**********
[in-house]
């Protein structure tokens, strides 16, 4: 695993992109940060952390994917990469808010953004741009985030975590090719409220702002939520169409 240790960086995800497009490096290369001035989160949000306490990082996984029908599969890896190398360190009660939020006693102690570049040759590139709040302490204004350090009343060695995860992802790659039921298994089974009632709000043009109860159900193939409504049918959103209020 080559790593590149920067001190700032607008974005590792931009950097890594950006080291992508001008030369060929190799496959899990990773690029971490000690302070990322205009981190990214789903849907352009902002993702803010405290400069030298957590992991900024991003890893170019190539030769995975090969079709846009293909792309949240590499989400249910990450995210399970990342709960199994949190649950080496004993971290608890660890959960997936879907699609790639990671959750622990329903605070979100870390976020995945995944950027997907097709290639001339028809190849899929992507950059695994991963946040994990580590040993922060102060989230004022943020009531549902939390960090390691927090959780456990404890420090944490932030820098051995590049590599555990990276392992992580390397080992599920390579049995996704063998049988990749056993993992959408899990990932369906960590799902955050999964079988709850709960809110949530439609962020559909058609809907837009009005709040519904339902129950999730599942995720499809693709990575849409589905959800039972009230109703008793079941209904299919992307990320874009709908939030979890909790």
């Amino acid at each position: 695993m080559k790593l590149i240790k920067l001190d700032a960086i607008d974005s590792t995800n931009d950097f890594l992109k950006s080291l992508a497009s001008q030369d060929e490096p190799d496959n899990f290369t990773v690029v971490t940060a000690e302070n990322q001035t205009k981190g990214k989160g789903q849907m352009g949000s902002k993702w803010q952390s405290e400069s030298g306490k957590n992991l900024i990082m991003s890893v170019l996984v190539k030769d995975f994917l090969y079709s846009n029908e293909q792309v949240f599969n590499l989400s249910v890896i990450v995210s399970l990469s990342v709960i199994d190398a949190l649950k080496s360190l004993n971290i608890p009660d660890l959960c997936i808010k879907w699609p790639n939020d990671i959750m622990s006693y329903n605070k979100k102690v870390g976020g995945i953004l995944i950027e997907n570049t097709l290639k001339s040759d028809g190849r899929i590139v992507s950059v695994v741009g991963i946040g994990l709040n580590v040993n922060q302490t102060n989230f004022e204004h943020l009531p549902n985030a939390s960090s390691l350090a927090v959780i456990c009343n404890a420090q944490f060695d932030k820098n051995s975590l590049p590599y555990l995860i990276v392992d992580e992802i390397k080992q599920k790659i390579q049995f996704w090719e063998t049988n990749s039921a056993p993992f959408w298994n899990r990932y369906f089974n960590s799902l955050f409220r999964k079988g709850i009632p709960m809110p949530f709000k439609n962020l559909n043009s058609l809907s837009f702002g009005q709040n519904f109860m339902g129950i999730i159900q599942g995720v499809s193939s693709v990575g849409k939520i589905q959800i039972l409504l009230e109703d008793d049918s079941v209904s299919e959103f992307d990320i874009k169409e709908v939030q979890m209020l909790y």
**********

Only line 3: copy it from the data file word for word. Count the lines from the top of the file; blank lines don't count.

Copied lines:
């Amino acid at each position: 695993m080559k790593l590149i240790k920067l001190d700032a960086i607008d974005s590792t995800n931009d950097f890594l992109k950006s080291l992508a497009s001008q030369d060929e490096p190799d496959n899990f290369t990773v690029v971490t940060a000690e302070n990322q001035t205009k981190g990214k989160g789903q849907m352009g949000s902002k993702w803010q952390s405290e400069s030298g306490k957590n992991l900024i990082m991003s890893v170019l996984v190539k030769d995975f994917l090969y079709s846009n029908e293909q792309v949240f599969n590499l989400s249910v890896i990450v995210s399970l990469s990342v709960i199994d190398a949190l649950k080496s360190l004993n971290i608890p009660d660890l959960c997936i808010k879907w699609p790639n939020d990671i959750m622990s006693y329903n605070k979100k102690v870390g976020g995945i953004l995944i950027e997907n570049t097709l290639k001339s040759d028809g190849r899929i590139v992507s950059v695994v741009g991963i946040g994990l709040n580590v040993n922060q302490t102060n989230f004022e204004h943020l009531p549902n985030a939390s960090s390691l350090a927090v959780i456990c009343n404890a420090q944490f060695d932030k820098n051995s975590l590049p590599y555990l995860i990276v392992d992580e992802i390397k080992q599920k790659i390579q049995f996704w090719e063998t049988n990749s039921a056993p993992f959408w298994n899990r990932y369906f089974n960590s799902l955050f409220r999964k079988g709850i009632p709960m809110p949530f709000k439609n962020l559909n043009s058609l809907s837009f702002g009005q709040n519904f109860m339902g129950i999730i159900q599942g995720v499809s193939s693709v990575g849409k939520i589905q959800i039972l409504l009230e109703d008793d049918s079941v209904s299919e959103f992307d990320i874009k169409e709908v939030q979890m209020l909790y």